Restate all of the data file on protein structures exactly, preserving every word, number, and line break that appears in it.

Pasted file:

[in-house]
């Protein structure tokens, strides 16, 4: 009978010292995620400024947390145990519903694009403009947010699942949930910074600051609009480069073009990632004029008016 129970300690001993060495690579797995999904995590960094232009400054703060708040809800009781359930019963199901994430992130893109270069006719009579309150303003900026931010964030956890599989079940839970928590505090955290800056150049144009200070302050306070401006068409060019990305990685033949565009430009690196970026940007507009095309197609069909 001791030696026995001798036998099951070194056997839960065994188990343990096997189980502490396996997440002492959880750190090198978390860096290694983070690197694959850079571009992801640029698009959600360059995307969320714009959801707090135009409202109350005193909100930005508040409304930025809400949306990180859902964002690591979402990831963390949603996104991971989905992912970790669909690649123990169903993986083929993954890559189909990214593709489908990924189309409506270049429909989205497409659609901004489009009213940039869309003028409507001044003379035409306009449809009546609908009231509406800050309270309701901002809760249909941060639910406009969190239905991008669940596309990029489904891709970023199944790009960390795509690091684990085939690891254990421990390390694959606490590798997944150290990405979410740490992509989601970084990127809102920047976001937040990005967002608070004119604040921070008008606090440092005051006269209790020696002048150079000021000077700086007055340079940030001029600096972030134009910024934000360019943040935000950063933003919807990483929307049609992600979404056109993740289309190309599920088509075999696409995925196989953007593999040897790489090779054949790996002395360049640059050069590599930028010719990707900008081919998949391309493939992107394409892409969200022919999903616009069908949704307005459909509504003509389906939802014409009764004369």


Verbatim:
[in-house]
């Protein structure tokens, strides 16, 4: 009978010292995620400024947390145990519903694009403009947010699942949930910074600051609009480069073009990632004029008016 129970300690001993060495690579797995999904995590960094232009400054703060708040809800009781359930019963199901994430992130893109270069006719009579309150303003900026931010964030956890599989079940839970928590505090955290800056150049144009200070302050306070401006068409060019990305990685033949565009430009690196970026940007507009095309197609069909 001791030696026995001798036998099951070194056997839960065994188990343990096997189980502490396996997440002492959880750190090198978390860096290694983070690197694959850079571009992801640029698009959600360059995307969320714009959801707090135009409202109350005193909100930005508040409304930025809400949306990180859902964002690591979402990831963390949603996104991971989905992912970790669909690649123990169903993986083929993954890559189909990214593709489908990924189309409506270049429909989205497409659609901004489009009213940039869309003028409507001044003379035409306009449809009546609908009231509406800050309270309701901002809760249909941060639910406009969190239905991008669940596309990029489904891709970023199944790009960390795509690091684990085939690891254990421990390390694959606490590798997944150290990405979410740490992509989601970084990127809102920047976001937040990005967002608070004119604040921070008008606090440092005051006269209790020696002048150079000021000077700086007055340079940030001029600096972030134009910024934000360019943040935000950063933003919807990483929307049609992600979404056109993740289309190309599920088509075999696409995925196989953007593999040897790489090779054949790996002395360049640059050069590599930028010719990707900008081919998949391309493939992107394409892409969200022919999903616009069908949704307005459909509504003509389906939802014409009764004369």